Technonomy Detroit plans to bring together local and national tech leaders September 12th at Wayne State University. The list includes Twitter co-founder Jack Dorsey and Steve Case, chief executive of investment firm Revolution LLC and co-founder of America Online.

Topics for discussion include the future of manufacturing and its impact on jobs, and "Is Detroit the Next Berlin?"

A La-Z-Boy store.
user vercillo / wikimedia commons

A long-time Monroe business may decide to stay and build its world headquarters there. 

Think "recliner" and chances are La-Z-Boy will come to mind.

The company that makes the famous chairs and other furniture started out in the city of Monroe 85 years ago.

It has about 500 employees at its Monroe location.  Now the company wants to build a new facility and says it's interested in staying in Monroe, but is also looking at other sites.

Bob Clark is the city's mayor. He says the City Council will review some economic incentives.  

Last week, Dustin Dwyer from our State of Opportunity team showed us how upward mobility isn't so easy in the U.S., especially for disadvantaged kids. This week, Dustin shows us how some might break that pattern.

Last week, I talked about the Michigan House of Representatives voting to slash the state income tax over the next six years. I thought this didn’t make a lot of sense, given that the state is having a hard time paying for essential programs now.

Later that day, I talked more about this with the man I think has the best overall knowledge of our state’s economy: Michigan State University professor Charles Ballard, author of the best little book there is on the subject: "Michigan’s Economic Future."

A sign of the times: remnants of Ann Arbor's iconic, now bankrupt, book seller - the Borders flagship store - will now be occupied by a network security and data protection company - Barracuda Networks. The company says it plans to create 184 "high tech and engineering jobs" over the next three years in downtown Ann Arbor. What's Ann Arbor's magic sauce? Parking spaces, smart people, and a desirable place to live.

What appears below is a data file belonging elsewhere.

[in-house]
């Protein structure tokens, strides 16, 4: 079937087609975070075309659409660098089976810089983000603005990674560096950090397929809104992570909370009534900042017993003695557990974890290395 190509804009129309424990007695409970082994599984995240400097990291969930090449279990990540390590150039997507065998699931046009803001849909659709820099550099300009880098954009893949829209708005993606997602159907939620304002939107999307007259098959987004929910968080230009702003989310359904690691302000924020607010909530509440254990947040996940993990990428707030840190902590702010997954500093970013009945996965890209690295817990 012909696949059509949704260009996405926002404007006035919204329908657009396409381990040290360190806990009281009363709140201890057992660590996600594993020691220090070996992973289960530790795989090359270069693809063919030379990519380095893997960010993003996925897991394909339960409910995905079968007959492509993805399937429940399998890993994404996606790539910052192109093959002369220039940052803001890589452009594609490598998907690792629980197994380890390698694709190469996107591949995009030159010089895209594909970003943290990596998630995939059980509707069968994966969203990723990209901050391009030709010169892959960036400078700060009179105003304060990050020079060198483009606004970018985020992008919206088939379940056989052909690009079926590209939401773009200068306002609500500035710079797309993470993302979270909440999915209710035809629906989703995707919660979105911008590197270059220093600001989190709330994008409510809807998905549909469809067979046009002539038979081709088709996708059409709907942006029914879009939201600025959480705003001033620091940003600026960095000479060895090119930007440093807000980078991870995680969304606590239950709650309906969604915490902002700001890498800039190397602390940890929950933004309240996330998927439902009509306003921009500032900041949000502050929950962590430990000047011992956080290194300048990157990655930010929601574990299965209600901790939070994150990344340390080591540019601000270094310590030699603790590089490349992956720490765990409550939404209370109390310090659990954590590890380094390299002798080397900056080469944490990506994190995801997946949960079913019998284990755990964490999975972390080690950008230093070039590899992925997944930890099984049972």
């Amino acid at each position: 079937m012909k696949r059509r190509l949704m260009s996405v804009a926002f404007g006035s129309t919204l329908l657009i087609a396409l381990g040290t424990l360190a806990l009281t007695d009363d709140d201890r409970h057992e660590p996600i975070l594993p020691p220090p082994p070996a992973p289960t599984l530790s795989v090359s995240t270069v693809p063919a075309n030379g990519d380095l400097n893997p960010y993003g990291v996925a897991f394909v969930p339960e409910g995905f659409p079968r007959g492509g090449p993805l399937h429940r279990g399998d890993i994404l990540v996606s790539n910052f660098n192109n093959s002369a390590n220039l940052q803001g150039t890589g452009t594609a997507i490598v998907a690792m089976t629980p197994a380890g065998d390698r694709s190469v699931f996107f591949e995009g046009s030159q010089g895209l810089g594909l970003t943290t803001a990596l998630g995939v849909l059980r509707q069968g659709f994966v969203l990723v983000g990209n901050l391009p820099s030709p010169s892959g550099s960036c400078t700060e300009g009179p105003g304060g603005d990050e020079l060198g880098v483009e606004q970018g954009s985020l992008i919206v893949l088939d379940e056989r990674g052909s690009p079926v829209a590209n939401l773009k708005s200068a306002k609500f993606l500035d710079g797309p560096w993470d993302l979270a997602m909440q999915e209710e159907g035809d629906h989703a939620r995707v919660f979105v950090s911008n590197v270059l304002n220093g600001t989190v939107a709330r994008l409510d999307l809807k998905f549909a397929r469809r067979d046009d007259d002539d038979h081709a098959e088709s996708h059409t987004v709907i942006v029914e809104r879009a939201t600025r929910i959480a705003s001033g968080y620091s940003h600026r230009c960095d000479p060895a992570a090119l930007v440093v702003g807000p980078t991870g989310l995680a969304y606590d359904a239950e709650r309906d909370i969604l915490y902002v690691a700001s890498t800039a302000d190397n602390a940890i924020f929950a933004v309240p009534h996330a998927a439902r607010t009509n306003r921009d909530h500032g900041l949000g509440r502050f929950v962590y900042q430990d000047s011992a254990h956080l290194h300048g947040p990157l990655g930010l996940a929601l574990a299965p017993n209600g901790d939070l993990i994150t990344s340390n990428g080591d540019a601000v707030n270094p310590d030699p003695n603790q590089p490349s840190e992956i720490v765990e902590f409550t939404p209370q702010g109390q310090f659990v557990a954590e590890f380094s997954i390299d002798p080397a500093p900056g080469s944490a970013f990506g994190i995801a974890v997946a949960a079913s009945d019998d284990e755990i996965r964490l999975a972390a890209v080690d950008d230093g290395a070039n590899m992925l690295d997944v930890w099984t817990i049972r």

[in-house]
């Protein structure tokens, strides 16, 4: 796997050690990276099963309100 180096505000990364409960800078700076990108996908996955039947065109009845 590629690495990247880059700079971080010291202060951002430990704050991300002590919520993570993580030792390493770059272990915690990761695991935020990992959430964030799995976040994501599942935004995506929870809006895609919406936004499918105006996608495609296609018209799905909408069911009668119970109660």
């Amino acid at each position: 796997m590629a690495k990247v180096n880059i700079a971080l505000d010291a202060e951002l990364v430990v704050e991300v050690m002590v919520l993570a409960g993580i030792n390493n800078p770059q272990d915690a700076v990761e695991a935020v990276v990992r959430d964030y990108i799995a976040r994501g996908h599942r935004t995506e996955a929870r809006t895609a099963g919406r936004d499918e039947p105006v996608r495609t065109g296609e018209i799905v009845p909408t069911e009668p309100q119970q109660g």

As car companies struggle to meet growing demand, the third shift is making a comeback. But many factories running on three shifts are doing it differently from in the past. And that new "three crew" shift pattern could make what's normally a hard job even harder.

At Ford's Michigan Assembly Plant in Wayne, employees work 10-hour shifts four days a week. The so-called A crew gets days, while the B crew gets afternoons. But the C crew shift rotates its start time every week. On Fridays and Saturdays, workers start at 6:00 a.m. On Mondays and Tuesdays, they start at 4:30 p.m.

Steve Carmody/Michigan Radio

Michigan’s home foreclosure rate continues to fall dramatically.

Realty Trac reports today foreclosure filings in Michigan fell another 6% last month and are down more than 40% compared to a year ago.

“We’re getting close to now 2 years of a long-term downward trend in Michigan foreclosure activity,” says Daren Bloomquist, who is a Realty Trac vice president.

Michigan’s unemployment rate ticked up last month.

Michigan’s unemployment rate rose two tenths of one percent in May to 8.5%.

screen grab / WSJ MarketWatch

Update 2:03 p.m.

General Motors CEO Dan Akerson told stockholders at today's annual meeting that "he regrets GM's stock hasn't done well." GM's stock price is hovering around $22 a share.  

That's a big drop from 2010, when GM held an initial public offering and the stock sold at about $33 a share.

"I mean it's great we had a good year last year, why is the stock down? Because there's uncertainty into the future.  The most obvious is, uh, Europe," said Akerson.

I heard some interesting ideas about our economic future on Mackinac Island last week at the Detroit Regional Chamber of Commerce's annual conference of the state's movers and shakers. 

Chrysler Media

Toyota reported a sales increase in May of 87% compared to the same month a year ago - when the company's vehicle production had plummeted due to the tsunami hitting Japan in March.  

There were more selling days this month than last May, but it is still a robust recovery from the disaster, which reduced inventories on Toyota dealer lots and sent some customers to other car companies.

Toyota remains number three in overall sales in the U.S., however, just behind Ford, which saw its sales increase 13% in May.

The Grand Hotel on Mackinac Island.
Lester Graham / Michigan Radio

Each Wednesday I check in with Michigan Radio's Political Analyst, Jack Lessenberry, for a round up of state politics.

This week Jack is on Mackinac Island (he's promising not to eat any fudge) for the annual Mackinac Policy Conference.

The 3-day conference is billed as a time for state business and political leaders to talk about and shape the state's future.

Lessenberry said they are talking this year about the comeback Michigan has been on. He says Governor Synder talked about how Michigan has the right to be proud of that fact.

"In some years people at the conference have been almost in the fetal position talking about some of the problems we've had," said Lessenberry. "This is an acknowledgment that people want to be more upbeat about the future."